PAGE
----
By Joseph Sunde
Given the dynamics of the information age and ever-accelerating globalization, humanity faces a wave of new opportunities and challenges when it comes to creating, collaborating, and consuming alongside those in vastly differing contexts.
Pentecost Sunday has already past, but it’s a great time to reflect on the incredible shift that occurred, and its ripple effects into these sorts of areas, particularly as they relate to Christian vocation. Most simply, in a diverse, globalized economy, how do we unify around the true and the good while retaining our God-given distinctiveness?
“Life and work in the twenty-first century is more complex than ever,” writes theologian Amos Yong. “In our so-called ‘information age,’ what to know and how to act upon what appears to be dynamic knowledge databases paralyze even those who are most dedicated to living well and bearing faithful Christian witness in our time. Not only is there so much to know, but there are so many modalities of coming-to-know and so many perspectives from which knowledge is communicated.”
Globalization has been an incredible blessing, and for Christians, it raises exciting new questions about Christian witness. As we work and do business, trade and exchange, with our brothers and sisters across the world, touching multiple cultures, countries, and languages, often in a single day, how do we align our service accordingly? As Yong asks, “How then do we not only make sense of our lives but also bear adequate vocational witness in our pluralistic age?”
The answer, he continues, can be found at Pentecost:
A look backward to the biblical day of Pentecost event might help us understand the polyphony of our world and empower wise witness in the public sphere. What I am referring to is the remarkable phenomenon of the Holy Spirit’s outpouring “on all flesh” (Acts 2:17b) that both empowered the diversity of tongues (Acts 2:2-11) and simultaneously precipitated the declaration of “God’s deeds of power” (Acts 2:11b). From this, we see that the multiplicity of voices is not in and of itself a problem; in fact, such plurivocity may well be a work of the Spirit of God in the present time. It is precisely in and through the many tongues of Pentecost that the glory of God is both manifested and mediated.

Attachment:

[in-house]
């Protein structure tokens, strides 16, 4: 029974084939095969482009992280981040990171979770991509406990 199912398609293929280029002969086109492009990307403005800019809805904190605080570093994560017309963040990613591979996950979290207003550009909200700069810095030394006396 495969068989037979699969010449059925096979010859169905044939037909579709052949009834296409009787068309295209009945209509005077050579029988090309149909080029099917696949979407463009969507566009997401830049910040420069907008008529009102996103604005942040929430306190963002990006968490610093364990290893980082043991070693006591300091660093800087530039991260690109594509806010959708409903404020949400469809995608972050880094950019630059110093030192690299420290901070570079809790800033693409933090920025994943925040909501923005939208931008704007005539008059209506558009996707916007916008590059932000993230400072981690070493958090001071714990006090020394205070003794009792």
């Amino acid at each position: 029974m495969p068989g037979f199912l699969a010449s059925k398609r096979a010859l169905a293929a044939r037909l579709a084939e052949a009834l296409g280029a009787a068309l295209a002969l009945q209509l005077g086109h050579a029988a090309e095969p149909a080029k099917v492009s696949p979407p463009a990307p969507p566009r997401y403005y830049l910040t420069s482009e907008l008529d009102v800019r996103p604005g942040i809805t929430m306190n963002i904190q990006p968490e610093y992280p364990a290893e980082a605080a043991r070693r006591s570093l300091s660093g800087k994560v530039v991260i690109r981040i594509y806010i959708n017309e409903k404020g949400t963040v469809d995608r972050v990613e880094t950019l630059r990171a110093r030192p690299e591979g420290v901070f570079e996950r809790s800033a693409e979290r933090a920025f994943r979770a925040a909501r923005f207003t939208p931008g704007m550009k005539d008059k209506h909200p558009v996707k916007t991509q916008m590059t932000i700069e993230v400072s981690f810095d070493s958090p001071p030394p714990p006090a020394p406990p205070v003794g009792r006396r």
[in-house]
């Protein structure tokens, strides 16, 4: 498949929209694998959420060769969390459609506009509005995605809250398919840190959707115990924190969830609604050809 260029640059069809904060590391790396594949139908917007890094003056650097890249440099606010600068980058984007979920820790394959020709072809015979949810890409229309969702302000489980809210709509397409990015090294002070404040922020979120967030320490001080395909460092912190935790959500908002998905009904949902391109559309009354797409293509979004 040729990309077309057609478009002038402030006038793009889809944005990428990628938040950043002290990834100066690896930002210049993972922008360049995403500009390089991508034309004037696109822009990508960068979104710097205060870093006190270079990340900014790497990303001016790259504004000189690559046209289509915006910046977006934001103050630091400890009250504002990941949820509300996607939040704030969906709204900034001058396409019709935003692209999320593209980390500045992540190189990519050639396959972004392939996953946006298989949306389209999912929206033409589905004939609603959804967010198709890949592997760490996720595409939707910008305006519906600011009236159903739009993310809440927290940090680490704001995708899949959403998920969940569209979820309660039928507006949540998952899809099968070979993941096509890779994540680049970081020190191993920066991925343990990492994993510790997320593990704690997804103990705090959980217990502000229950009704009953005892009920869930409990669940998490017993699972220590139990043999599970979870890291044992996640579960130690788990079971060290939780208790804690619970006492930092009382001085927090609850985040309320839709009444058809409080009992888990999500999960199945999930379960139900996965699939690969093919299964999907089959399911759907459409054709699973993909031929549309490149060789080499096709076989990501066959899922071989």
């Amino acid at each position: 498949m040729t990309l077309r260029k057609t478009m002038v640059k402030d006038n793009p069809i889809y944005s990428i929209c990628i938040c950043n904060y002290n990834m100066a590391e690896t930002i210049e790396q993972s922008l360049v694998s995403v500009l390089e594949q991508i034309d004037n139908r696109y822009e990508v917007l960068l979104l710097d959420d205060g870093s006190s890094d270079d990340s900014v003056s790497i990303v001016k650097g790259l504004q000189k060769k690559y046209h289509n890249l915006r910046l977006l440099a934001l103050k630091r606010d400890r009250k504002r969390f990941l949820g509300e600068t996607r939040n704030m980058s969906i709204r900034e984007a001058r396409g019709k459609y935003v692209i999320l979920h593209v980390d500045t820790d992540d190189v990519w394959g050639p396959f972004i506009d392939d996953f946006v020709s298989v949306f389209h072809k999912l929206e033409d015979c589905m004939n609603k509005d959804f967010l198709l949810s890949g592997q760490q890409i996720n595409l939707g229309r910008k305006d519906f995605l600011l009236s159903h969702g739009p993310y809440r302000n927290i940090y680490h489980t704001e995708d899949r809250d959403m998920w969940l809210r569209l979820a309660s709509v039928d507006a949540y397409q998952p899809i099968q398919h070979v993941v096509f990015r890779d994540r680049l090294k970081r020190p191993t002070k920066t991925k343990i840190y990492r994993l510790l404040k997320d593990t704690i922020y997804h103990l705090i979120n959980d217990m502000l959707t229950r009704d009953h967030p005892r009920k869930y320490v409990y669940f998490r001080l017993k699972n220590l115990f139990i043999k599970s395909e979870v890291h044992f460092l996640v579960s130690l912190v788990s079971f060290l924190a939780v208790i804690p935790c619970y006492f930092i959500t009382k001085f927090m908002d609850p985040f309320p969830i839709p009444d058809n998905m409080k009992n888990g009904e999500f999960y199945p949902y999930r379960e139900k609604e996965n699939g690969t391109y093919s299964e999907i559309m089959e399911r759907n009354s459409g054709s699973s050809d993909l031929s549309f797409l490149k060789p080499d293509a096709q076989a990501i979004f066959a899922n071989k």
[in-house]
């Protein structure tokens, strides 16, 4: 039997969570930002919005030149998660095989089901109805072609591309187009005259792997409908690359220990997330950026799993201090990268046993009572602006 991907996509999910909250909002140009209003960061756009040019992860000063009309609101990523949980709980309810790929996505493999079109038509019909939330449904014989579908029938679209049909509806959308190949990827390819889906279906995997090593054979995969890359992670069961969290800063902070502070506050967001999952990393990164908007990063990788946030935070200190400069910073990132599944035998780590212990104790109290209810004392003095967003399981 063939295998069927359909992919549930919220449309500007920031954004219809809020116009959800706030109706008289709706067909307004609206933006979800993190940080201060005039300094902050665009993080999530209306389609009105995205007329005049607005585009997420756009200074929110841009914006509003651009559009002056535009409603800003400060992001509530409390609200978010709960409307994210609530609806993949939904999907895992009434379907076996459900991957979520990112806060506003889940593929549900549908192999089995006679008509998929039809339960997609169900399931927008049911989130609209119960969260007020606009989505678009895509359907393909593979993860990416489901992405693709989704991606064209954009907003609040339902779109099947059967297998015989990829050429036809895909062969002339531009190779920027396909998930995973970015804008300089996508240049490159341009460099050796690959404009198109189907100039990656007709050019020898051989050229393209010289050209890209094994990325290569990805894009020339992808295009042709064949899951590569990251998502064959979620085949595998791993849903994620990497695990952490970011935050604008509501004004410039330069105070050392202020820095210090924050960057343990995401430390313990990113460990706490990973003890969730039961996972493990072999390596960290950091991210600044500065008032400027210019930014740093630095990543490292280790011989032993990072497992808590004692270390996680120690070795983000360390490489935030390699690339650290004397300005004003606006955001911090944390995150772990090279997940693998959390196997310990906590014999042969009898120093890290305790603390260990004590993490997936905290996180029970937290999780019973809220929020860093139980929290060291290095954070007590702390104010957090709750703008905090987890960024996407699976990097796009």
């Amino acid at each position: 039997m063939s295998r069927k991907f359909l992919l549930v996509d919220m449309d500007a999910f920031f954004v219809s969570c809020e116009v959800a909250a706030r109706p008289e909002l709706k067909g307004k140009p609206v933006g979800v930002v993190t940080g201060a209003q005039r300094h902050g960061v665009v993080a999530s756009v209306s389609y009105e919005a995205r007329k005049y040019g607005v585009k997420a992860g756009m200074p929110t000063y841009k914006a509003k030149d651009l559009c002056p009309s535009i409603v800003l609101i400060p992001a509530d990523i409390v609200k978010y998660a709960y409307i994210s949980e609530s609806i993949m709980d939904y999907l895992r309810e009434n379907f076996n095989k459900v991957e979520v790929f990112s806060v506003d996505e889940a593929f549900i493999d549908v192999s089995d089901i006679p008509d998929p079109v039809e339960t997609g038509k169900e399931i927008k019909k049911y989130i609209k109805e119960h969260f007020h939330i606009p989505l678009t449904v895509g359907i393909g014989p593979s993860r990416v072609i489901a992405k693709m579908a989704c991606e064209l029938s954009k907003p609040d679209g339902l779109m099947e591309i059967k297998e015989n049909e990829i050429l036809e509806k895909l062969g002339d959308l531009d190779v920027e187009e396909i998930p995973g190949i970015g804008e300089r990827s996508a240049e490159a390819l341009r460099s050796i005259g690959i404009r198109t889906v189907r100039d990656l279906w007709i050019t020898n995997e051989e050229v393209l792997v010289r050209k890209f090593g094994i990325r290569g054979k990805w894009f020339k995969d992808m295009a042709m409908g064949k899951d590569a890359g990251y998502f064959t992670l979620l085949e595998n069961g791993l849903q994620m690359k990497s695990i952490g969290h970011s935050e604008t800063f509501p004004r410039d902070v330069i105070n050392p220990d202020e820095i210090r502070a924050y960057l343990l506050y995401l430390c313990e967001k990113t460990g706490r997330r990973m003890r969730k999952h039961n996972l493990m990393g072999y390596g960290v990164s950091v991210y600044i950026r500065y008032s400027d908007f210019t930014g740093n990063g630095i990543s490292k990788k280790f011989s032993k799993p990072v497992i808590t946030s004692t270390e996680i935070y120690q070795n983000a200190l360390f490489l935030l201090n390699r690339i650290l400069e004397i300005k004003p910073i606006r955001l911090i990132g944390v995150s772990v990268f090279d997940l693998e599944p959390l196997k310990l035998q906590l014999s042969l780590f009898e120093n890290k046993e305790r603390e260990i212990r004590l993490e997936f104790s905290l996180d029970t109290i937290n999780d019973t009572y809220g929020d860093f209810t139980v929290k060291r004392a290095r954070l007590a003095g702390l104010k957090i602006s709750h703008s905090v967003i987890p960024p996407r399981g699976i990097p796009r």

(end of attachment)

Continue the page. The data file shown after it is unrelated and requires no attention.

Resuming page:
Pentecost happened for a reason, and not so the church could just relish in the gifts in confined quarters or specially designated places. As we continue to create and collaborate and consume alongside diverse persons in widespread geographic and cultural landscapes, we have ever-increasing opportunities to seek the unifying power of the Holy Spirit.
The Holy Spirit calls specific people to specific tasks, each contributing to a beautiful tapestry of creativity across social, economic, and cultural lines. Throughout that diversity and across the fabric of civilization, the Spirit has the power to weave and connect, to unify and enrich, to empower and transform God’s people and all of creation in profoundly mysterious ways:
Our pursuits of genuine, open relationships with others will certainly influence us but also be a possible catalyst for others to reconsider who they themselves are. This results not just from the mutuality that characterizes all authentic relationships but also from the fact that, as Christians who are shaped deeply by the image of God in Christ, finally our witness will be, as it was on the Day of Pentecost, both cruciform and theocentric. It may even involve a parting of ways.
But the promise of Pentecost is at least threefold: 1) we will be able to bear adequate witness to the living God in surprising relationship to others; 2) others may well be invited to repent and reconsider their life trajectories in light of our relationship; and 3) whether or not that happens, there is no relationship in the Spirit of Christ that will not also transform us in the process.
Jesus called us to go into all the world and preach the Gospel, and working in the service of others is a big part of that witness. As globalization and interconnectedness accelerate — as we continue to innovate, collaborate, and trade with new partners from new perspectives — the church should be acutely aware of and in eager anticipation of the mysterious and unifying work of the Spirit throughout the process.
For more, see Flourishing Churches and Communities, Dr. Charlie Self’s Pentecostal primer on faith, work, and economics.